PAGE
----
The Trojan Academic Initiative (TAI) student peer mentoring programme seeks to offer socio-emotional support to first-year students from disadvantaged backgrounds as they adjust to the multiple demands of a new and challenging tertiary education environment. The TAI forms an integral part of the Extended curriculum and offers an opportunity for successful senior student mentors, former Extended students, to draw on their previous experience. In doing so, mentors offer guidance to their younger, less-established peers as they enter the academy for the first time. In partnering each Extended Studies student with a former Extended Studies student mentor, Rhodes University aligns itself closely with the core purposes of the Extended Studies Unit (ESU). The Unit forms part of the university’s strategic transformation plan. It provides a framework for addressing community and economic upliftment issues by ensuring 'access and success' for disadvantaged students. The TAI mentoring programme works across the faculties of Science, Commerce, Humanities and a non-ES faculty, Pharmacy. The programme is now in its 17th year.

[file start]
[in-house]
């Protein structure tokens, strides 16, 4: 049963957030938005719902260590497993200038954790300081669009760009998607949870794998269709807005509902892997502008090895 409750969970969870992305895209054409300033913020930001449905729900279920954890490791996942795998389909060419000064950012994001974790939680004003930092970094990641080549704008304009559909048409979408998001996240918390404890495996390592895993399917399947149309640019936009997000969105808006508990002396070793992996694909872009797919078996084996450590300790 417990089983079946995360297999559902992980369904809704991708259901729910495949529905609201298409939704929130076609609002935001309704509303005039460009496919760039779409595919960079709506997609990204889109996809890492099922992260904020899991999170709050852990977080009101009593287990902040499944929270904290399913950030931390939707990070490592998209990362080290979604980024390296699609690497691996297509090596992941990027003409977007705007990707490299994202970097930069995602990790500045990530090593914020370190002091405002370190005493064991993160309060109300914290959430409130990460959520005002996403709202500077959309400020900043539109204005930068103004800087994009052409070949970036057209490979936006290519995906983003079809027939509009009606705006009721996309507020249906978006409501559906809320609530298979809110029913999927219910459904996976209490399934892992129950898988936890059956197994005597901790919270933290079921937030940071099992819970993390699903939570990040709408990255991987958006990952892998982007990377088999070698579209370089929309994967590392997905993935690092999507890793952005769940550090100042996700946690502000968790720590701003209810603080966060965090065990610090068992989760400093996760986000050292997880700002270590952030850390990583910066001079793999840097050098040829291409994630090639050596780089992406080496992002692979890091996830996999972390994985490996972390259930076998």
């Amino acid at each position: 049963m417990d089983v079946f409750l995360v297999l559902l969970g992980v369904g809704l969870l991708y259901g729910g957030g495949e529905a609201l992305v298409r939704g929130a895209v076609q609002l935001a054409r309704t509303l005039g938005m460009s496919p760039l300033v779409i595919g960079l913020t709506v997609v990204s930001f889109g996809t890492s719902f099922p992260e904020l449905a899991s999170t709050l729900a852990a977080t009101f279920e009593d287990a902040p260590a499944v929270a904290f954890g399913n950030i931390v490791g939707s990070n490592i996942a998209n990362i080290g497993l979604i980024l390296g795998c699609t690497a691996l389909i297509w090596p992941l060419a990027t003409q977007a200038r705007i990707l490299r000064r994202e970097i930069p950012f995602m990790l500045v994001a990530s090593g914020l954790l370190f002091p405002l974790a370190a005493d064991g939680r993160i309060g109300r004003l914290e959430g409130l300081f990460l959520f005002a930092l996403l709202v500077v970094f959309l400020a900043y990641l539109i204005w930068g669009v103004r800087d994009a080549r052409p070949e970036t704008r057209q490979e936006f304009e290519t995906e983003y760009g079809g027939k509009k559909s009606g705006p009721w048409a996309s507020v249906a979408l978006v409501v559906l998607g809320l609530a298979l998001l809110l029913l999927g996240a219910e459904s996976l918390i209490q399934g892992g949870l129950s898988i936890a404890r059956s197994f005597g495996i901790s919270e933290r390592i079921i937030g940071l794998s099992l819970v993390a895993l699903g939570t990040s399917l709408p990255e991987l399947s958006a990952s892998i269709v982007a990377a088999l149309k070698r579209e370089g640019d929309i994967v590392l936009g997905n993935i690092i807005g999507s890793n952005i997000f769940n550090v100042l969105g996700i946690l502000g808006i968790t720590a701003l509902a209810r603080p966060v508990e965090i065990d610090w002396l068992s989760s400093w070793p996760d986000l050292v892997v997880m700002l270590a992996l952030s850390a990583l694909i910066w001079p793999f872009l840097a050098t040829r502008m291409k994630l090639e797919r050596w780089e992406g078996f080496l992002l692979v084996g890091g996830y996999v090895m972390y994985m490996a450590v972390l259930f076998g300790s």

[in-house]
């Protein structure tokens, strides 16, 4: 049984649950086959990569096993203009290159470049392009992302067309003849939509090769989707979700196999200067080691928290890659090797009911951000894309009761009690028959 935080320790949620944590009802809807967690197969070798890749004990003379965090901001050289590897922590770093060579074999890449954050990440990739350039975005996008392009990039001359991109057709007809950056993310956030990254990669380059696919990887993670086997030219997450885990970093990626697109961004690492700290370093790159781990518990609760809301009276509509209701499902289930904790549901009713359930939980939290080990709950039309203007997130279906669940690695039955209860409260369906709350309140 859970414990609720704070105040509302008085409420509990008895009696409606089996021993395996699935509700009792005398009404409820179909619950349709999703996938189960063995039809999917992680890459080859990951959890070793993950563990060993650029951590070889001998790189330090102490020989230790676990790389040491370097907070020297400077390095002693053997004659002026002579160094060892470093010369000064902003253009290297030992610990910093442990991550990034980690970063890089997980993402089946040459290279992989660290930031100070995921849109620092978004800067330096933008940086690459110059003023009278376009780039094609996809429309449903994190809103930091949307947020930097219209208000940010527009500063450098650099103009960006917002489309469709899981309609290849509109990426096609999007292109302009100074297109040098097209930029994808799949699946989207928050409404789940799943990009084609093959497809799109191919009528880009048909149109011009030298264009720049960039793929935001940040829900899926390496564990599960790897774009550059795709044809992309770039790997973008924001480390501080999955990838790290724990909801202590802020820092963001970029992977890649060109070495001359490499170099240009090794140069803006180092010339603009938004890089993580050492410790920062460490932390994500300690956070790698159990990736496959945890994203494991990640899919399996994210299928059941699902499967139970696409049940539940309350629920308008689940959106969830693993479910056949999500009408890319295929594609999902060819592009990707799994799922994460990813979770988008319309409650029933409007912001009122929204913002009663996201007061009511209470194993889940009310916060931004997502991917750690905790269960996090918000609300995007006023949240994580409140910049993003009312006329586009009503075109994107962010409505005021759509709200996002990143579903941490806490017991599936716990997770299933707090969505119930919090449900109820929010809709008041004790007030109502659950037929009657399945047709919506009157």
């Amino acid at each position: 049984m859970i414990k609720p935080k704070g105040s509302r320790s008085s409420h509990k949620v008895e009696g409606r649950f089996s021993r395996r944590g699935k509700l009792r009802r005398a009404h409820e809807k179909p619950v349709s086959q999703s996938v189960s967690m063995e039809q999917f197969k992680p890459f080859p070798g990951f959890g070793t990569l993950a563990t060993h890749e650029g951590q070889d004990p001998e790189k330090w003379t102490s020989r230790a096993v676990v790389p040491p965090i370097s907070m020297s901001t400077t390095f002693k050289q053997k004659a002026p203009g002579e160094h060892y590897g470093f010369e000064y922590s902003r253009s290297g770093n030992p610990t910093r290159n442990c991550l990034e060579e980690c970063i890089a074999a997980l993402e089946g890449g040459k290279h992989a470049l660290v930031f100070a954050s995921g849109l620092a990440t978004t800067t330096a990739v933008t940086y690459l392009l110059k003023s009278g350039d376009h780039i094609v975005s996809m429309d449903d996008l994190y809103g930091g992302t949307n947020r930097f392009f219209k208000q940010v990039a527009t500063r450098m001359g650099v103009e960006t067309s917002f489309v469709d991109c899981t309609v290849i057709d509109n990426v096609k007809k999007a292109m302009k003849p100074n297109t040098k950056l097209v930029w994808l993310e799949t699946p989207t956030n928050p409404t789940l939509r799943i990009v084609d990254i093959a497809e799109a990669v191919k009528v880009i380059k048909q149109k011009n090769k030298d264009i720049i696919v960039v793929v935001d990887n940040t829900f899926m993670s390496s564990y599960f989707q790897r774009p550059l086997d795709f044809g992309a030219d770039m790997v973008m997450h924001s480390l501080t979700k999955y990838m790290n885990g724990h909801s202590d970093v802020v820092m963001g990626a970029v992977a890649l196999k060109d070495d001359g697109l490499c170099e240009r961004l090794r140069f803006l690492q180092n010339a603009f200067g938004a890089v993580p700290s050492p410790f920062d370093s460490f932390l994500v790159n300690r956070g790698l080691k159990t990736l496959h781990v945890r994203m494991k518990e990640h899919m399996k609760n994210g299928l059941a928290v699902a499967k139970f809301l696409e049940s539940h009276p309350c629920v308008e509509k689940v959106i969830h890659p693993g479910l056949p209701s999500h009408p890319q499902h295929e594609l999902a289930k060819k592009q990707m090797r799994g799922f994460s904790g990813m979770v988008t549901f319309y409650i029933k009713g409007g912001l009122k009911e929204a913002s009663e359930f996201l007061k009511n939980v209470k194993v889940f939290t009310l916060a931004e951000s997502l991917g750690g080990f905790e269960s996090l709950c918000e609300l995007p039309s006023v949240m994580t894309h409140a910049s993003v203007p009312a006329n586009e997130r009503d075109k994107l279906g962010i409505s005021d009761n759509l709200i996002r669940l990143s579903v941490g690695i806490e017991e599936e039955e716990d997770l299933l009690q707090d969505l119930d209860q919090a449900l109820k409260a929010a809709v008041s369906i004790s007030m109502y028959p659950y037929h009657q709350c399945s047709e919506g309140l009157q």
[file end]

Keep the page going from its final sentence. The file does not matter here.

At the annual TAI mentor development workshop we invite former TAI mentors to join a panel discussion and Q & A session with incoming mentors. Given the present online context, in 2021 former mentors were asked to share their experiences of mentoring in writing. Questions which students were asked to consider include: “What do you wish you knew when you started mentoring?”, “What are the best things about mentoring?” and “How did you cope with balancing mentoring with academic life?” Here Athabile, Annelisa, Busiswa, Olwethu and Siphosethu share their responses.